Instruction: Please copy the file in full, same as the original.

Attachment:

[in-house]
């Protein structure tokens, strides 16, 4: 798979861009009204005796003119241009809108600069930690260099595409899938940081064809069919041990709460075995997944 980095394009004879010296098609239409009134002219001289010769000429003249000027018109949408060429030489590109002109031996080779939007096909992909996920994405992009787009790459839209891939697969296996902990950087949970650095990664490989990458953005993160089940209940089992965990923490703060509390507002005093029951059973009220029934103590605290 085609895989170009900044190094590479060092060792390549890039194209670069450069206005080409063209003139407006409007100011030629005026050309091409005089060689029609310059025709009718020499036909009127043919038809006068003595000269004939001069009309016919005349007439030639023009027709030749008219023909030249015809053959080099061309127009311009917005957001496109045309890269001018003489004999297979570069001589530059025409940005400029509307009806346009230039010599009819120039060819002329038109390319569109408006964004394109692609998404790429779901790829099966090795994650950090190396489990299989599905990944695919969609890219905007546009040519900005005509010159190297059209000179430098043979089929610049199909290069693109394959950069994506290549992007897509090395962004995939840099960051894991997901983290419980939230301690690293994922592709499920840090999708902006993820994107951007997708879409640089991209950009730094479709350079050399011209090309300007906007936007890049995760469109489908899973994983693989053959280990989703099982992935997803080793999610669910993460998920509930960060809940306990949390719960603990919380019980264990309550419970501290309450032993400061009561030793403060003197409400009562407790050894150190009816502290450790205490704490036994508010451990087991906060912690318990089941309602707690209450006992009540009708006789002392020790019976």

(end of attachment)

[in-house]
């Protein structure tokens, strides 16, 4: 798979861009009204005796003119241009809108600069930690260099595409899938940081064809069919041990709460075995997944 980095394009004879010296098609239409009134002219001289010769000429003249000027018109949408060429030489590109002109031996080779939007096909992909996920994405992009787009790459839209891939697969296996902990950087949970650095990664490989990458953005993160089940209940089992965990923490703060509390507002005093029951059973009220029934103590605290 085609895989170009900044190094590479060092060792390549890039194209670069450069206005080409063209003139407006409007100011030629005026050309091409005089060689029609310059025709009718020499036909009127043919038809006068003595000269004939001069009309016919005349007439030639023009027709030749008219023909030249015809053959080099061309127009311009917005957001496109045309890269001018003489004999297979570069001589530059025409940005400029509307009806346009230039010599009819120039060819002329038109390319569109408006964004394109692609998404790429779901790829099966090795994650950090190396489990299989599905990944695919969609890219905007546009040519900005005509010159190297059209000179430098043979089929610049199909290069693109394959950069994506290549992007897509090395962004995939840099960051894991997901983290419980939230301690690293994922592709499920840090999708902006993820994107951007997708879409640089991209950009730094479709350079050399011209090309300007906007936007890049995760469109489908899973994983693989053959280990989703099982992935997803080793999610669910993460998920509930960060809940306990949390719960603990919380019980264990309550419970501290309450032993400061009561030793403060003197409400009562407790050894150190009816502290450790205490704490036994508010451990087991906060912690318990089941309602707690209450006992009540009708006789002392020790019976």